Opinion: Fail again, fail better

Image: Aad Goudappel


Iain Mattaj, EMBL’s Director-General, recalls how setbacks helped forge his scientific career

Iain Mattaj

EMBL Director-General Iain Mattaj
PHOTO: EMBL Photolab

While I was studying for my PhD, gene cloning in bacteria and yeast were still brand new techniques. My initial goal was to harness these exciting methods to study the molecular basis of a rare human genetic condition.

In hindsight, I realise my supervisor had set me an impossible task.

Despite my best efforts, the sophisticated assays I needed simply didn’t exist at the time and I could not make them materialise. After reluctantly admitting defeat, I moved on to another project in a neighbouring lab, studying gene conversion in the fungus Neurospora.

In my new position I was tasked with cloning a mutant gene, in the belief that this could help our understanding of gene conversion at the DNA level. The study was long and arduous: in those days we couldn’t buy the right enzymes to cut and join strands of DNA – we had to painstakingly make them. Support from my supervisor was minimal, as was normal in the UK at that time. We discussed my project twice: once at the beginning, once after my thesis was written.

Despite spending several months teaching myself techniques and eventually cloning the gene, I found it could not provide the new information on gene conversion as I and my supervisor had hoped. My project failed.

When to persist, and when to give up

It would have been easy to get dispirited by these setbacks. But instead, such moments made me realise that I was determined to stay in research. As I battled my way to the completion of my PhD and moved on to a postdoc, I developed a terrific feel for experimental work.

As an experimental scientist – like in many other fields of research – you imagine how something works, set up experiments and test your hypotheses. Oftentimes they just do not work. One of the most important challenges is to develop the skills needed to know when something is a failure because of unreliable experimentation, and when it is a failure of hypothesis. In essence, as scientists we need to learn when to persist and when to give up.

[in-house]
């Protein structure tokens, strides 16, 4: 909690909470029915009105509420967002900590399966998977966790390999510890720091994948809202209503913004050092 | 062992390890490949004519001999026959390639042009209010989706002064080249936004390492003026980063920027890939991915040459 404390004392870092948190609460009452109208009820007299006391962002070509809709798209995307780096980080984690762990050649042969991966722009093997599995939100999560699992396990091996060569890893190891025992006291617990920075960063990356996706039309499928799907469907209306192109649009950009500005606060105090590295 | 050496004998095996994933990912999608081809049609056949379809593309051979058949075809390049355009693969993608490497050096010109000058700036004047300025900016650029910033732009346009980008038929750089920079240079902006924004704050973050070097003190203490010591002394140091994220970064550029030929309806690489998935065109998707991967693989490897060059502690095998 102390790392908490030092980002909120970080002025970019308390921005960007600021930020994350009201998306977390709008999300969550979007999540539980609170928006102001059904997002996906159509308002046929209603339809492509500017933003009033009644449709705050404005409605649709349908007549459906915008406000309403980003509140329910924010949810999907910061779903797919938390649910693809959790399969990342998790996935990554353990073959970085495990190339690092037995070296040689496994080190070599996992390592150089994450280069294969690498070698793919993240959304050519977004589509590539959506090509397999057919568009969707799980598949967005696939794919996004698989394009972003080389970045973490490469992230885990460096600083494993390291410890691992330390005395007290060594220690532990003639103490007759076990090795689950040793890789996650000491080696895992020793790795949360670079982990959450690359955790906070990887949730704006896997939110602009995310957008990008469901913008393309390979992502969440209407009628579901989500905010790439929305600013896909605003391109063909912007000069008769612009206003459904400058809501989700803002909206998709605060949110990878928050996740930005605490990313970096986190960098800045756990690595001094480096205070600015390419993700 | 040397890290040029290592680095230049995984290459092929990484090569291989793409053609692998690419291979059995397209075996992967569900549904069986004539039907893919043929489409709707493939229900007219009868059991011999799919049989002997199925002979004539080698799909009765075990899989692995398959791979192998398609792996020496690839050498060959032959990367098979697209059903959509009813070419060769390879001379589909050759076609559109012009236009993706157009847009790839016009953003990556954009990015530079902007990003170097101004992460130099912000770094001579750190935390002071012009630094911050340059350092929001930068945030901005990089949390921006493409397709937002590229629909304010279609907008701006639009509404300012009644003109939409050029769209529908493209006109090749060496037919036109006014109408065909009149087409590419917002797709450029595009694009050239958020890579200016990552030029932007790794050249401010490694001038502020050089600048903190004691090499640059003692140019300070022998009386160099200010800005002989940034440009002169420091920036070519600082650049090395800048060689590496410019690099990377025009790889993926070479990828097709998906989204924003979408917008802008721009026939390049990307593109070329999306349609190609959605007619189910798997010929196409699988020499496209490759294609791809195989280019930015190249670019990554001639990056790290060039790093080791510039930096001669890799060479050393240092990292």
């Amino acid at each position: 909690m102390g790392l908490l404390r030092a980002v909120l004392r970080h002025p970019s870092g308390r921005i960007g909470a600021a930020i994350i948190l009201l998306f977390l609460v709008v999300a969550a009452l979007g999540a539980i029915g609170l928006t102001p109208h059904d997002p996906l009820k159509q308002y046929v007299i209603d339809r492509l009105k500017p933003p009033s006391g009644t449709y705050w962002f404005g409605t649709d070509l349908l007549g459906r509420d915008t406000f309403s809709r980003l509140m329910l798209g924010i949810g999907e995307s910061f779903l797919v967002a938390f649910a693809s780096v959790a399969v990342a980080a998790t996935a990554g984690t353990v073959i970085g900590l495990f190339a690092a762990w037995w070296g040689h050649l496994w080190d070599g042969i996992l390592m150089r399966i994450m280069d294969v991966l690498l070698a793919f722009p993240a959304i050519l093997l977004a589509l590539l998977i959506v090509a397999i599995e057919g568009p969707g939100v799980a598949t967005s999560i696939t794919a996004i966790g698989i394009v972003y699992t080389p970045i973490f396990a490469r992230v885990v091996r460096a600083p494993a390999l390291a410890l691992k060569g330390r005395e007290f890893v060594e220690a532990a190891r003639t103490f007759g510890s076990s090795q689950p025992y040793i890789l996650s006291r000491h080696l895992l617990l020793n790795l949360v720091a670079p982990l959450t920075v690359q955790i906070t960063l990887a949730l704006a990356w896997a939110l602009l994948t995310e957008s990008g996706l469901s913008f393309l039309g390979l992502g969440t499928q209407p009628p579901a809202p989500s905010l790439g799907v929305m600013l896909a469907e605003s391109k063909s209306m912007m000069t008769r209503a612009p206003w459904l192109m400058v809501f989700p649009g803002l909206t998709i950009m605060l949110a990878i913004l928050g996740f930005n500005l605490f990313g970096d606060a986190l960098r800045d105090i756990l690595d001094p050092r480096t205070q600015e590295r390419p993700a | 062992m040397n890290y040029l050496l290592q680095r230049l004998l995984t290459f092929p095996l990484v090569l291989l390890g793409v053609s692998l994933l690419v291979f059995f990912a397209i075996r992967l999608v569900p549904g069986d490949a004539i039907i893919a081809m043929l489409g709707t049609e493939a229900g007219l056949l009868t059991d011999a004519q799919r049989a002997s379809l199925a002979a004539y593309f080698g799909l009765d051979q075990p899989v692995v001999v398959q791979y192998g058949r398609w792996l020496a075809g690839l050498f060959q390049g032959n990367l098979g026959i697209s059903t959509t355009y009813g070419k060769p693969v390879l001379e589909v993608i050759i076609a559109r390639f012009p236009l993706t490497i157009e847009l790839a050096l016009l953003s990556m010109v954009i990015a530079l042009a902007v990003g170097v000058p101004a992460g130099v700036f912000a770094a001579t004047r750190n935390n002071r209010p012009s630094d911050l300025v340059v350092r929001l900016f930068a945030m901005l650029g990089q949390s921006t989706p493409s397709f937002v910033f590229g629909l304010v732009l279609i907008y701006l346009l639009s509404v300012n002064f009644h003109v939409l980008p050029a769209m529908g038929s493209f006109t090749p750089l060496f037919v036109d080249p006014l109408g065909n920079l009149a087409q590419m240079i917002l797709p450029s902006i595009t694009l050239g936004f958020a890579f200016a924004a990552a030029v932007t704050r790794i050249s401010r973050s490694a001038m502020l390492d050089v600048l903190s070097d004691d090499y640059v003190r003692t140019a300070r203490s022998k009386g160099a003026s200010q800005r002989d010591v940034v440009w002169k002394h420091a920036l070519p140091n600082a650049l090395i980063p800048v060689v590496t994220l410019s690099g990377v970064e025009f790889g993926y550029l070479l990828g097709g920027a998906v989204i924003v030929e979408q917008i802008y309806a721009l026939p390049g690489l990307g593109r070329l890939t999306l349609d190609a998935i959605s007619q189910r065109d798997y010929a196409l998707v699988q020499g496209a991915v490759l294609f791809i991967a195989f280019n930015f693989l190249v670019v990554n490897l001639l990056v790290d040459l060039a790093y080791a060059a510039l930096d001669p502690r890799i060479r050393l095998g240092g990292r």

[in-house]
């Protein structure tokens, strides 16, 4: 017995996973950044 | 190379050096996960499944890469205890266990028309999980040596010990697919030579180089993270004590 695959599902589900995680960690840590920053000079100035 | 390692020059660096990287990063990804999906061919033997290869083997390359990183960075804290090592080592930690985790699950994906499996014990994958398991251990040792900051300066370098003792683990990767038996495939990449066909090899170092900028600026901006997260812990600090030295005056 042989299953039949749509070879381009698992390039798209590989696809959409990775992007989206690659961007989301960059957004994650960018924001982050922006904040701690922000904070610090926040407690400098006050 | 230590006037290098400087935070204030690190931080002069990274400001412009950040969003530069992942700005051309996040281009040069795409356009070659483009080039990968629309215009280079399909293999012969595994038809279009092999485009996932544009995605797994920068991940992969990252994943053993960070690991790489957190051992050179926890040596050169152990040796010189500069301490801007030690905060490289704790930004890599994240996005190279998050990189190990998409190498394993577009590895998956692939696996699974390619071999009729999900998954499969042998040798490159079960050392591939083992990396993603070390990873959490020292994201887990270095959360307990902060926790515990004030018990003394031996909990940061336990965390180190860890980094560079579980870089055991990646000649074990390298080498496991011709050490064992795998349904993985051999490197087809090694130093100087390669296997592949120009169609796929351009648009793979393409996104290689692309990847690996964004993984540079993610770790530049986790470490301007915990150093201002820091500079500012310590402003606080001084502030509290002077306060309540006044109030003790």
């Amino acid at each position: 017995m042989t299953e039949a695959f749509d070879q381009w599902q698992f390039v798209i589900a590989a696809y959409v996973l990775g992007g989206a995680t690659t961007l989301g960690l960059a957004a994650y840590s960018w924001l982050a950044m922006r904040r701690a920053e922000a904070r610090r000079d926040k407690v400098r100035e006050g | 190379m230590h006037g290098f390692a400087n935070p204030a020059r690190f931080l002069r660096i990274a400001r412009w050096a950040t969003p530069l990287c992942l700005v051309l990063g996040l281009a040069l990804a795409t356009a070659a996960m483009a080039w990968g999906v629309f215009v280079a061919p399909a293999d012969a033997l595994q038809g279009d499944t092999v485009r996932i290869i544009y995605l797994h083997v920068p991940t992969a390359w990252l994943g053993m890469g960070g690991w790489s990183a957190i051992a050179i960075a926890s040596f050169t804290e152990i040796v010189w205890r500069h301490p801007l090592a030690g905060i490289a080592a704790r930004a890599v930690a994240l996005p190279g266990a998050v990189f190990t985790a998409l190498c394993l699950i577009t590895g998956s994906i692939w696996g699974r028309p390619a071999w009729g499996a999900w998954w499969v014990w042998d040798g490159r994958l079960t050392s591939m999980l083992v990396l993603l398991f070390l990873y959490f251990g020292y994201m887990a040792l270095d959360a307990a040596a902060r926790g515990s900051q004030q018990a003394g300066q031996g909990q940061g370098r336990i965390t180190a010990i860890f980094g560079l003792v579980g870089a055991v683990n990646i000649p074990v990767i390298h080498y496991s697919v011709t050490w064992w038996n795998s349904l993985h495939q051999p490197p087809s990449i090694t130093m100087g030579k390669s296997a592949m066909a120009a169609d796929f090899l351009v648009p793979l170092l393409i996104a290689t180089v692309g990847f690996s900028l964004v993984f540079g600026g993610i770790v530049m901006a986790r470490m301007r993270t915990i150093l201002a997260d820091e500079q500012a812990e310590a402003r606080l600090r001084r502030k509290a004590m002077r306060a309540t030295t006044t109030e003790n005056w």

On many occasions, things happen that you can’t predict. One of the hardest times in my career was a postdoctoral project where I realised that the data on which my study was based were deeply flawed: I strongly suspected that the people who did the prior work faked their data. This only hardened my resolve to carry on and do things the right way, which I was lucky to be able to do in a second postdoc.

Failure: part of the adventure

‘Good’ failures, on the other hand, are inevitable when you push in new research directions. In this sense, failure is not something to be afraid of – rather, it is part of a scientific adventure. Knowing when to push on or admit defeat is a judgement call, but one that every one of us can learn to make.

The theme of this edition of EMBLetc is inspired by the reality that failure lies at the heart of the Scientific Method. As Irish playwright Samuel Beckett wrote, “Ever tried. Ever failed. No matter. Try again. Fail again. Fail better.”

Iain Mattaj, EMBL Director-General